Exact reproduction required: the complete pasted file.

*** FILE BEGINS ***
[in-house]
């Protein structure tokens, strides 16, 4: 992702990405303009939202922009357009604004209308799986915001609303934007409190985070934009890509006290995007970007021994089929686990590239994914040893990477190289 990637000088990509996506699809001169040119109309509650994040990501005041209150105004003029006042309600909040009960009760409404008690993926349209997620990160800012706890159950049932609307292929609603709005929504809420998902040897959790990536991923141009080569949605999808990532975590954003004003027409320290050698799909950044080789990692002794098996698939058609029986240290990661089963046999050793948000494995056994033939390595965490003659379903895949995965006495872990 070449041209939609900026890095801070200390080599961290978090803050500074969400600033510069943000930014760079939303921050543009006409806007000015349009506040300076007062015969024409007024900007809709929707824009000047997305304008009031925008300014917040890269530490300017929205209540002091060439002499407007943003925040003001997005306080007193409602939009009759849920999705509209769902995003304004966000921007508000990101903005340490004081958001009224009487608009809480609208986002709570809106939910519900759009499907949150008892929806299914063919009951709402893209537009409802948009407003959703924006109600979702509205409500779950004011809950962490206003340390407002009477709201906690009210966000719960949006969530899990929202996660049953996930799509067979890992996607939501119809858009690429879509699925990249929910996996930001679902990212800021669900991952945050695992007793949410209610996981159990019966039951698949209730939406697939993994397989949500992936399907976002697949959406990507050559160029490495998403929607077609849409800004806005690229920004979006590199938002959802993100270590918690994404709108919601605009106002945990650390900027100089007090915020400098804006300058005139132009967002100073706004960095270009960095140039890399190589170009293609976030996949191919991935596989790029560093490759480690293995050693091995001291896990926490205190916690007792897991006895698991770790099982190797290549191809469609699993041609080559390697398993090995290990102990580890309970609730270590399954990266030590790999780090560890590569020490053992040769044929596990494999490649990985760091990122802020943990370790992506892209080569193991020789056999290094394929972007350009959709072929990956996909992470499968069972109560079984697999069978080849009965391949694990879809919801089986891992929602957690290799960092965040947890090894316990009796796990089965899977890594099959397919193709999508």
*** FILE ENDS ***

[in-house]
């Protein structure tokens, strides 16, 4: 992702990405303009939202922009357009604004209308799986915001609303934007409190985070934009890509006290995007970007021994089929686990590239994914040893990477190289 990637000088990509996506699809001169040119109309509650994040990501005041209150105004003029006042309600909040009960009760409404008690993926349209997620990160800012706890159950049932609307292929609603709005929504809420998902040897959790990536991923141009080569949605999808990532975590954003004003027409320290050698799909950044080789990692002794098996698939058609029986240290990661089963046999050793948000494995056994033939390595965490003659379903895949995965006495872990 070449041209939609900026890095801070200390080599961290978090803050500074969400600033510069943000930014760079939303921050543009006409806007000015349009506040300076007062015969024409007024900007809709929707824009000047997305304008009031925008300014917040890269530490300017929205209540002091060439002499407007943003925040003001997005306080007193409602939009009759849920999705509209769902995003304004966000921007508000990101903005340490004081958001009224009487608009809480609208986002709570809106939910519900759009499907949150008892929806299914063919009951709402893209537009409802948009407003959703924006109600979702509205409500779950004011809950962490206003340390407002009477709201906690009210966000719960949006969530899990929202996660049953996930799509067979890992996607939501119809858009690429879509699925990249929910996996930001679902990212800021669900991952945050695992007793949410209610996981159990019966039951698949209730939406697939993994397989949500992936399907976002697949959406990507050559160029490495998403929607077609849409800004806005690229920004979006590199938002959802993100270590918690994404709108919601605009106002945990650390900027100089007090915020400098804006300058005139132009967002100073706004960095270009960095140039890399190589170009293609976030996949191919991935596989790029560093490759480690293995050693091995001291896990926490205190916690007792897991006895698991770790099982190797290549191809469609699993041609080559390697398993090995290990102990580890309970609730270590399954990266030590790999780090560890590569020490053992040769044929596990494999490649990985760091990122802020943990370790992506892209080569193991020789056999290094394929972007350009959709072929990956996909992470499968069972109560079984697999069978080849009965391949694990879809919801089986891992929602957690290799960092965040947890090894316990009796796990089965899977890594099959397919193709999508």